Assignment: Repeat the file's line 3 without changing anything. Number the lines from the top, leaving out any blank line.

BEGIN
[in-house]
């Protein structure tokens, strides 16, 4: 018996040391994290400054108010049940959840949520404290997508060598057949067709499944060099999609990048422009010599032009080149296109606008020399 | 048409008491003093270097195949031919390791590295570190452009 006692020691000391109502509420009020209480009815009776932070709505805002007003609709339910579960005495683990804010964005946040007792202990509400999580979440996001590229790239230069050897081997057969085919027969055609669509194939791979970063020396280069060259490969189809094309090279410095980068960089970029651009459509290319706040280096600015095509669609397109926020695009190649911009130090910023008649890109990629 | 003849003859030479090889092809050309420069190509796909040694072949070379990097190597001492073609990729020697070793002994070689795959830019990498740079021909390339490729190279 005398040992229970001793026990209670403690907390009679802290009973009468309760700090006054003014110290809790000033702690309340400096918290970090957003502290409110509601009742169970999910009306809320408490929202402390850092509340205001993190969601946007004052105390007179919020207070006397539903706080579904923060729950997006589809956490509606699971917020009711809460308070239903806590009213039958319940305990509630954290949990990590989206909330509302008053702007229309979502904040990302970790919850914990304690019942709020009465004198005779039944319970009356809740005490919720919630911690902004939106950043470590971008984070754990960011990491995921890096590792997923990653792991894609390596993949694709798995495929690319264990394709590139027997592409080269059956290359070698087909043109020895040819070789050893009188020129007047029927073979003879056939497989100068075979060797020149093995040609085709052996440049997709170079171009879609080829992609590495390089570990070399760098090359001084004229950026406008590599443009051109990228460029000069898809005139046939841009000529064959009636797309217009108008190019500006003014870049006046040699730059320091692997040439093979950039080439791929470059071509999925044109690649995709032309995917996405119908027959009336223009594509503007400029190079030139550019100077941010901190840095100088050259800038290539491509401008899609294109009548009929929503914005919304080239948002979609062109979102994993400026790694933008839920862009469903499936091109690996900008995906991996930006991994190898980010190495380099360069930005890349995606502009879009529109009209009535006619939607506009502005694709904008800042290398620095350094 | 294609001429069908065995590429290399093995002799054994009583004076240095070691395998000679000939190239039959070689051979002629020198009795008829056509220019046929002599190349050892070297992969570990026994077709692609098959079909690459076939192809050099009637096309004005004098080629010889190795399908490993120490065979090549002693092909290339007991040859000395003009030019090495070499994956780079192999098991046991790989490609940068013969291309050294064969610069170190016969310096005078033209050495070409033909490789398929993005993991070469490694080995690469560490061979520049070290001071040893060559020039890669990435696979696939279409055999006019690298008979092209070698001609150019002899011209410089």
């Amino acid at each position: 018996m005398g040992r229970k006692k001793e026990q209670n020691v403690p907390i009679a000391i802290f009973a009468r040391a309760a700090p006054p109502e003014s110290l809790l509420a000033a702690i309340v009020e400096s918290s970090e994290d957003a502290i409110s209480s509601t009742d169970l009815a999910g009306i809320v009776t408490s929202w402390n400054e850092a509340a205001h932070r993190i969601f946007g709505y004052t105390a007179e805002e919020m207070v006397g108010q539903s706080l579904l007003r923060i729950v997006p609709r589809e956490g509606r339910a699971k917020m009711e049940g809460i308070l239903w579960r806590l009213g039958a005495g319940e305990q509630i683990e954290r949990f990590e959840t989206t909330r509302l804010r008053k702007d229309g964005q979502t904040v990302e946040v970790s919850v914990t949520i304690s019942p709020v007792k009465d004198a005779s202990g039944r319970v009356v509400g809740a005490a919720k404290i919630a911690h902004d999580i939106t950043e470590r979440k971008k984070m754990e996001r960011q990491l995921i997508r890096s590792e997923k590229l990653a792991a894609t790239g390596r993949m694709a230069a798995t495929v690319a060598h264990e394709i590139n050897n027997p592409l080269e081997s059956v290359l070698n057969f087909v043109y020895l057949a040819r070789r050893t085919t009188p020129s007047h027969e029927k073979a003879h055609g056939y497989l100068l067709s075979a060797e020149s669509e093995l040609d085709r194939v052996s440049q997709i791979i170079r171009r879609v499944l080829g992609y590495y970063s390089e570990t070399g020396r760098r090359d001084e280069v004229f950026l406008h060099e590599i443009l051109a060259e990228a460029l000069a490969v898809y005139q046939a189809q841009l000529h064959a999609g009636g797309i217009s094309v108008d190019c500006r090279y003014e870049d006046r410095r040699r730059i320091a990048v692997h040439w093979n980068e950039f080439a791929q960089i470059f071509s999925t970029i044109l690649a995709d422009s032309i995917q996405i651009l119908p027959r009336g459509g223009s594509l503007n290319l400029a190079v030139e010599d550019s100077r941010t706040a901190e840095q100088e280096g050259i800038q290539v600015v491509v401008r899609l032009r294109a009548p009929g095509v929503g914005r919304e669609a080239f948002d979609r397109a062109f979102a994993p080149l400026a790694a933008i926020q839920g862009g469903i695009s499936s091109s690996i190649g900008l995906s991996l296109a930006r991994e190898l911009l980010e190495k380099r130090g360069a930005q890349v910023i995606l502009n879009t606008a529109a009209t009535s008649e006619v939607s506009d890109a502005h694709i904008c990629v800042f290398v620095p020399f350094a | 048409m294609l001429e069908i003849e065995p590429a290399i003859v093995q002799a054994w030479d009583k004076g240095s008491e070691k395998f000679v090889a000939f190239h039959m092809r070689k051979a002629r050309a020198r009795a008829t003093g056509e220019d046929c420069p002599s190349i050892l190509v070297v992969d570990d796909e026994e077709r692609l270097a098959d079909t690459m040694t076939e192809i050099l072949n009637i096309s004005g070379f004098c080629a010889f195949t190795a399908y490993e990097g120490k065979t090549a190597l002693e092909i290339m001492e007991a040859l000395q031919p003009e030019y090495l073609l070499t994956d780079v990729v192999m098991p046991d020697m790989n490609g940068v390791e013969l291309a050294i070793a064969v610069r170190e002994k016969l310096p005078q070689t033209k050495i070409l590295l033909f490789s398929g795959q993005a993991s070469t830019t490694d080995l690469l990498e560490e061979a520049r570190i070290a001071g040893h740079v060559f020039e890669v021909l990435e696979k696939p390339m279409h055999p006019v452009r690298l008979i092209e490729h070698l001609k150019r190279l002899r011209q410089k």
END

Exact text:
């Amino acid at each position: 018996m005398g040992r229970k006692k001793e026990q209670n020691v403690p907390i009679a000391i802290f009973a009468r040391a309760a700090p006054p109502e003014s110290l809790l509420a000033a702690i309340v009020e400096s918290s970090e994290d957003a502290i409110s209480s509601t009742d169970l009815a999910g009306i809320v009776t408490s929202w402390n400054e850092a509340a205001h932070r993190i969601f946007g709505y004052t105390a007179e805002e919020m207070v006397g108010q539903s706080l579904l007003r923060i729950v997006p609709r589809e956490g509606r339910a699971k917020m009711e049940g809460i308070l239903w579960r806590l009213g039958a005495g319940e305990q509630i683990e954290r949990f990590e959840t989206t909330r509302l804010r008053k702007d229309g964005q979502t904040v990302e946040v970790s919850v914990t949520i304690s019942p709020v007792k009465d004198a005779s202990g039944r319970v009356v509400g809740a005490a919720k404290i919630a911690h902004d999580i939106t950043e470590r979440k971008k984070m754990e996001r960011q990491l995921i997508r890096s590792e997923k590229l990653a792991a894609t790239g390596r993949m694709a230069a798995t495929v690319a060598h264990e394709i590139n050897n027997p592409l080269e081997s059956v290359l070698n057969f087909v043109y020895l057949a040819r070789r050893t085919t009188p020129s007047h027969e029927k073979a003879h055609g056939y497989l100068l067709s075979a060797e020149s669509e093995l040609d085709r194939v052996s440049q997709i791979i170079r171009r879609v499944l080829g992609y590495y970063s390089e570990t070399g020396r760098r090359d001084e280069v004229f950026l406008h060099e590599i443009l051109a060259e990228a460029l000069a490969v898809y005139q046939a189809q841009l000529h064959a999609g009636g797309i217009s094309v108008d190019c500006r090279y003014e870049d006046r410095r040699r730059i320091a990048v692997h040439w093979n980068e950039f080439a791929q960089i470059f071509s999925t970029i044109l690649a995709d422009s032309i995917q996405i651009l119908p027959r009336g459509g223009s594509l503007n290319l400029a190079v030139e010599d550019s100077r941010t706040a901190e840095q100088e280096g050259i800038q290539v600015v491509v401008r899609l032009r294109a009548p009929g095509v929503g914005r919304e669609a080239f948002d979609r397109a062109f979102a994993p080149l400026a790694a933008i926020q839920g862009g469903i695009s499936s091109s690996i190649g900008l995906s991996l296109a930006r991994e190898l911009l980010e190495k380099r130090g360069a930005q890349v910023i995606l502009n879009t606008a529109a009209t009535s008649e006619v939607s506009d890109a502005h694709i904008c990629v800042f290398v620095p020399f350094a | 048409m294609l001429e069908i003849e065995p590429a290399i003859v093995q002799a054994w030479d009583k004076g240095s008491e070691k395998f000679v090889a000939f190239h039959m092809r070689k051979a002629r050309a020198r009795a008829t003093g056509e220019d046929c420069p002599s190349i050892l190509v070297v992969d570990d796909e026994e077709r692609l270097a098959d079909t690459m040694t076939e192809i050099l072949n009637i096309s004005g070379f004098c080629a010889f195949t190795a399908y490993e990097g120490k065979t090549a190597l002693e092909i290339m001492e007991a040859l000395q031919p003009e030019y090495l073609l070499t994956d780079v990729v192999m098991p046991d020697m790989n490609g940068v390791e013969l291309a050294i070793a064969v610069r170190e002994k016969l310096p005078q070689t033209k050495i070409l590295l033909f490789s398929g795959q993005a993991s070469t830019t490694d080995l690469l990498e560490e061979a520049r570190i070290a001071g040893h740079v060559f020039e890669v021909l990435e696979k696939p390339m279409h055999p006019v452009r690298l008979i092209e490729h070698l001609k150019r190279l002899r011209q410089k």